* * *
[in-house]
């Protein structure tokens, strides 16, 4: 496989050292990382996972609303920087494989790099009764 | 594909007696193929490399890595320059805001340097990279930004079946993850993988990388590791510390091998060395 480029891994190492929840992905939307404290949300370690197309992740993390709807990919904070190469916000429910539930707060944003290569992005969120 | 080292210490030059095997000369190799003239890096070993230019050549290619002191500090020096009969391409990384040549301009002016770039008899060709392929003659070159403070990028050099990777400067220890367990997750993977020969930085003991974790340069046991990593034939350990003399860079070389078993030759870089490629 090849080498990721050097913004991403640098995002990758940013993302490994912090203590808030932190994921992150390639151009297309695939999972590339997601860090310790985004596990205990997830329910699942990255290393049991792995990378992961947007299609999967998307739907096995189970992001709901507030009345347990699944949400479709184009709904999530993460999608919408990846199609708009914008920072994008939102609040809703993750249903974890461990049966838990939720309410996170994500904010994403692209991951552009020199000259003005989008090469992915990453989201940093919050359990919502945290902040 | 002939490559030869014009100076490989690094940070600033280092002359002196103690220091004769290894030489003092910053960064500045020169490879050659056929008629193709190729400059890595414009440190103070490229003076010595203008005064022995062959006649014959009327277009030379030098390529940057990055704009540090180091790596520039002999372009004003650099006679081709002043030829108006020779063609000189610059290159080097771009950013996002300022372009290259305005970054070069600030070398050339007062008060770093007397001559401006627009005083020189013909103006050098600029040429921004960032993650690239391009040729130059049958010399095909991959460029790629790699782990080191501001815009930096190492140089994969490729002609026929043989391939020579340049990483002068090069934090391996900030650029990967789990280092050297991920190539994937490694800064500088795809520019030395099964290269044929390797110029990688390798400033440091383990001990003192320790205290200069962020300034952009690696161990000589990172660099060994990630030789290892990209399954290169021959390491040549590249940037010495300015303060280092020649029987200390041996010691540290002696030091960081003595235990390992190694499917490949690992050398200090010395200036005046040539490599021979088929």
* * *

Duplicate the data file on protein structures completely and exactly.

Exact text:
[in-house]
């Protein structure tokens, strides 16, 4: 496989050292990382996972609303920087494989790099009764 | 594909007696193929490399890595320059805001340097990279930004079946993850993988990388590791510390091998060395 480029891994190492929840992905939307404290949300370690197309992740993390709807990919904070190469916000429910539930707060944003290569992005969120 | 080292210490030059095997000369190799003239890096070993230019050549290619002191500090020096009969391409990384040549301009002016770039008899060709392929003659070159403070990028050099990777400067220890367990997750993977020969930085003991974790340069046991990593034939350990003399860079070389078993030759870089490629 090849080498990721050097913004991403640098995002990758940013993302490994912090203590808030932190994921992150390639151009297309695939999972590339997601860090310790985004596990205990997830329910699942990255290393049991792995990378992961947007299609999967998307739907096995189970992001709901507030009345347990699944949400479709184009709904999530993460999608919408990846199609708009914008920072994008939102609040809703993750249903974890461990049966838990939720309410996170994500904010994403692209991951552009020199000259003005989008090469992915990453989201940093919050359990919502945290902040 | 002939490559030869014009100076490989690094940070600033280092002359002196103690220091004769290894030489003092910053960064500045020169490879050659056929008629193709190729400059890595414009440190103070490229003076010595203008005064022995062959006649014959009327277009030379030098390529940057990055704009540090180091790596520039002999372009004003650099006679081709002043030829108006020779063609000189610059290159080097771009950013996002300022372009290259305005970054070069600030070398050339007062008060770093007397001559401006627009005083020189013909103006050098600029040429921004960032993650690239391009040729130059049958010399095909991959460029790629790699782990080191501001815009930096190492140089994969490729002609026929043989391939020579340049990483002068090069934090391996900030650029990967789990280092050297991920190539994937490694800064500088795809520019030395099964290269044929390797110029990688390798400033440091383990001990003192320790205290200069962020300034952009690696161990000589990172660099060994990630030789290892990209399954290169021959390491040549590249940037010495300015303060280092020649029987200390041996010691540290002696030091960081003595235990390992190694499917490949690992050398200090010395200036005046040539490599021979088929």